Titanic the Musical, Birmingham Hippodrome - review and pictures
“If you’re expecting the James Cameron film, you’re going to be disappointed.”
These were the words of Walsall-born director Thom Southerland before he launched Titanic the Musical at the Birmingham Hippodrome for the first time last night.
And he was right: anyone who had seen the 1997 blockbuster needed to forget everything they knew about the romantic love story of Jack and Rose and instead open themselves up to a wealth of brand new characters - and a brand new story.
Written by Maury Yeston and Peter Stone, this musical performance was enchanting; the first half full of dancing, singing and merriment, the second half brimming with emotion. While you never became attached to any particular character - as there were so many - each one was still easily likeable, which caused a pang of sadness when you knew what was still to come; this was one performance where everybody already knew the end of the story.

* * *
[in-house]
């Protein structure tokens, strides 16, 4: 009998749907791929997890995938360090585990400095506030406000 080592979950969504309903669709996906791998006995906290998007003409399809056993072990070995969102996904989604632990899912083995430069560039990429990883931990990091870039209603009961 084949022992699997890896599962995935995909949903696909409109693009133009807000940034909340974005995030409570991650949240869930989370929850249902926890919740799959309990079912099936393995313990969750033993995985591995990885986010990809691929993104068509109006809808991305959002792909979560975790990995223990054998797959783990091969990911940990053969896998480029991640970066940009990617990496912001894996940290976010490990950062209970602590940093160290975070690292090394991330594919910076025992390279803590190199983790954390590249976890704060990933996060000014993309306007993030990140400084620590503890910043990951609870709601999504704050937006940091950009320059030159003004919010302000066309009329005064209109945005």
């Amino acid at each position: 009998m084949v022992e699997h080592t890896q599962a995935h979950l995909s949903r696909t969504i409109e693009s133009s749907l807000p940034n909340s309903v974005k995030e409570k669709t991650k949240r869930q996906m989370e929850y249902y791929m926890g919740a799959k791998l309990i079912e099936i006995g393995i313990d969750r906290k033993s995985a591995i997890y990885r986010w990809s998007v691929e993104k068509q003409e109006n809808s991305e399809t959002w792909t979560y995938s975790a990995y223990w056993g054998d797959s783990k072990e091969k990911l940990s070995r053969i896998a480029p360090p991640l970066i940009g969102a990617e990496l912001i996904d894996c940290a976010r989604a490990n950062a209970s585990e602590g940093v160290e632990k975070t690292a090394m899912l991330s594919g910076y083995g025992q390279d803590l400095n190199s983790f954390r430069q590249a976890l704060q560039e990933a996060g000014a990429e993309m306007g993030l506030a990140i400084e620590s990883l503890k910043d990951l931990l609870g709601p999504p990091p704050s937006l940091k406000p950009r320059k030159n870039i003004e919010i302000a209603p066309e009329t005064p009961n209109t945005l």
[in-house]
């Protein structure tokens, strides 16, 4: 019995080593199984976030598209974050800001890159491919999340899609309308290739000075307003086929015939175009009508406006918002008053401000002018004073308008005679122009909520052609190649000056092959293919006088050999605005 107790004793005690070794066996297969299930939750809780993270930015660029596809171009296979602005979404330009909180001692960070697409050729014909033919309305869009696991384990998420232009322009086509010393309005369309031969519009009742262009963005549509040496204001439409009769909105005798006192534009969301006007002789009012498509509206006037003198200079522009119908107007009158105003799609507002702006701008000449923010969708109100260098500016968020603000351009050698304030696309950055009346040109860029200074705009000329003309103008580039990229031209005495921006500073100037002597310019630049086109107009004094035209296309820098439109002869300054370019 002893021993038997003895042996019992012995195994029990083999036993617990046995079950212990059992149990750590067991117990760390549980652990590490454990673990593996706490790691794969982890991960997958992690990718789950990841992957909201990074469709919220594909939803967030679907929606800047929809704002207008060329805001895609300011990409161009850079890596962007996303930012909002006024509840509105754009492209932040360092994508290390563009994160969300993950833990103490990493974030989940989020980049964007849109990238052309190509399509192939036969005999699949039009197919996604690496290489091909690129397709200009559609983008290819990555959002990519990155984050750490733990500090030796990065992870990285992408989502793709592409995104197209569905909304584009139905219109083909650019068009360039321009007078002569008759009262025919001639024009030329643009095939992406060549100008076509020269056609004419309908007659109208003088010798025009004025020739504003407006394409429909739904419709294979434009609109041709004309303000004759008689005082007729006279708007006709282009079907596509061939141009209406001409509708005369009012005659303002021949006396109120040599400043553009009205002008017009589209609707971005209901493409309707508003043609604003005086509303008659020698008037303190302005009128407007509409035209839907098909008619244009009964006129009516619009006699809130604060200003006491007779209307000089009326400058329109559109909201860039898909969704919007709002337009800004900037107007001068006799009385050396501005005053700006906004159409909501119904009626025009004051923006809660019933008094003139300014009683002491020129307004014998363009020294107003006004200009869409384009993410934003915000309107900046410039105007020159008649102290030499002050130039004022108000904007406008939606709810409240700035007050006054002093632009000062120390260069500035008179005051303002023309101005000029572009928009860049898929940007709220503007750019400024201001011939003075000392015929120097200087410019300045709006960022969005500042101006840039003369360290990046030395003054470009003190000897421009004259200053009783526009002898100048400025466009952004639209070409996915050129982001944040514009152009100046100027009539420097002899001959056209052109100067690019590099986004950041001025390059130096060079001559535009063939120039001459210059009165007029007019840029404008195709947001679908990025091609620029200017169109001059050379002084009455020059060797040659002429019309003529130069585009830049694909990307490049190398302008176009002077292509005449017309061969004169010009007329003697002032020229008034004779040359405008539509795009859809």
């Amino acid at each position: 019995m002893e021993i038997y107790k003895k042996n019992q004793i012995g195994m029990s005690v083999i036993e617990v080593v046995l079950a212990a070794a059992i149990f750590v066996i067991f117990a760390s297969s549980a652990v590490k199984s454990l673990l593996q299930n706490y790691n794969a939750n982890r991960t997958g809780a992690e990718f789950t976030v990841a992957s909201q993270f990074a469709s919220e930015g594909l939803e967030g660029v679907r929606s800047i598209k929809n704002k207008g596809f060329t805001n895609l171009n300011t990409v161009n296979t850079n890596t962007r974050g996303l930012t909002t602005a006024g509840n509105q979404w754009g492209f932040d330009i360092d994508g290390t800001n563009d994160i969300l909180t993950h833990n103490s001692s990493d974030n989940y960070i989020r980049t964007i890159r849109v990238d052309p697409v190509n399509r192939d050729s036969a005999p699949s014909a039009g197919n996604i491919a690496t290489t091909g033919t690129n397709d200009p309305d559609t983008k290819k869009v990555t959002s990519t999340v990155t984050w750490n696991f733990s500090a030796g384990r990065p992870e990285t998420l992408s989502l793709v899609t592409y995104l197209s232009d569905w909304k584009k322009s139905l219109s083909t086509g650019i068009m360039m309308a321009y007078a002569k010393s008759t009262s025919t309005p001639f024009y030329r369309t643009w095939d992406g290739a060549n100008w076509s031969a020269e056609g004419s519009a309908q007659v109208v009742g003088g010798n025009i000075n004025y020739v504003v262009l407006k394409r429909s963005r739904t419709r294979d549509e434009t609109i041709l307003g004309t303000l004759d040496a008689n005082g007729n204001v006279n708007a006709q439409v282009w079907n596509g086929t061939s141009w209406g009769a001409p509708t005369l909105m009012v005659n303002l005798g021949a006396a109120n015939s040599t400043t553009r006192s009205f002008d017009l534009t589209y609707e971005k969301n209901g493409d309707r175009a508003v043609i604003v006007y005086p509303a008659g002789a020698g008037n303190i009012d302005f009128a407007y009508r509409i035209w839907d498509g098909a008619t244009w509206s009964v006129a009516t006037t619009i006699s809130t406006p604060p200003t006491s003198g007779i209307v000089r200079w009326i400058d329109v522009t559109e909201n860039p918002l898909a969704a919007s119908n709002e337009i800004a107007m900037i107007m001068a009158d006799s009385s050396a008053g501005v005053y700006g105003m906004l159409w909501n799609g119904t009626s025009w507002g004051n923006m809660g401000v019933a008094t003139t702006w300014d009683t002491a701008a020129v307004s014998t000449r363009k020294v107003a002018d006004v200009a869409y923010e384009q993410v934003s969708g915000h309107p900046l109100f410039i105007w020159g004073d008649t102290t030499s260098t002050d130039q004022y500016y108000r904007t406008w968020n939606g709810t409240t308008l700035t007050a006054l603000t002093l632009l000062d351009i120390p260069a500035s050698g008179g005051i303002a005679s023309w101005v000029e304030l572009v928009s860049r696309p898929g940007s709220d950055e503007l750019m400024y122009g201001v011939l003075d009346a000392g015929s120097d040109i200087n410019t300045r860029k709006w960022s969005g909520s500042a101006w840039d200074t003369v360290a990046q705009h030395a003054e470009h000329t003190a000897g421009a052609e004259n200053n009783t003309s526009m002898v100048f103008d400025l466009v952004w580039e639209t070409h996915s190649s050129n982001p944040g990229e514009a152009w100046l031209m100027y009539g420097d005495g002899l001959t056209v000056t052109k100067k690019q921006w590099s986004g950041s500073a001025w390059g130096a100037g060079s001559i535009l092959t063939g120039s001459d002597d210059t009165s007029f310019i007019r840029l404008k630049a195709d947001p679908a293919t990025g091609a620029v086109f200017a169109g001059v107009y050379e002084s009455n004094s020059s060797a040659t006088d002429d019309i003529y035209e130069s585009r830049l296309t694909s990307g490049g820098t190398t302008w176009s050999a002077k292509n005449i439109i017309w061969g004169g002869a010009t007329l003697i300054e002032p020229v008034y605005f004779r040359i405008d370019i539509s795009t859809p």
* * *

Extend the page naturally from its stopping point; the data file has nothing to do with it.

Despite this there was still an air of mystery about how the directors and actors would tackle the devastating few moments on board the Titanic. How do you successfully pull that off in a theatre without the use of CGI or stuntmen?
But the directors kept it simple. The use of powerful lighting and an impressive stage display meant audience members really were pulled up close into the passengers’ final hours on board.
However, the final, moving scenes felt a little short compared to a long first half of introducing each character - and the actual sinking of the ship was almost rushed.
But the audience seemed to collectively understand how incredibly difficult it was to turn an infamous true, tragic story into an all-singing, all-dancing musical, and seemed delighted the directors handled it with taste and class.
Titanic was an enjoyable, refreshing performance with wonderful acting from the entire cast.
One to watch out for if you’re looking for something a little bit different.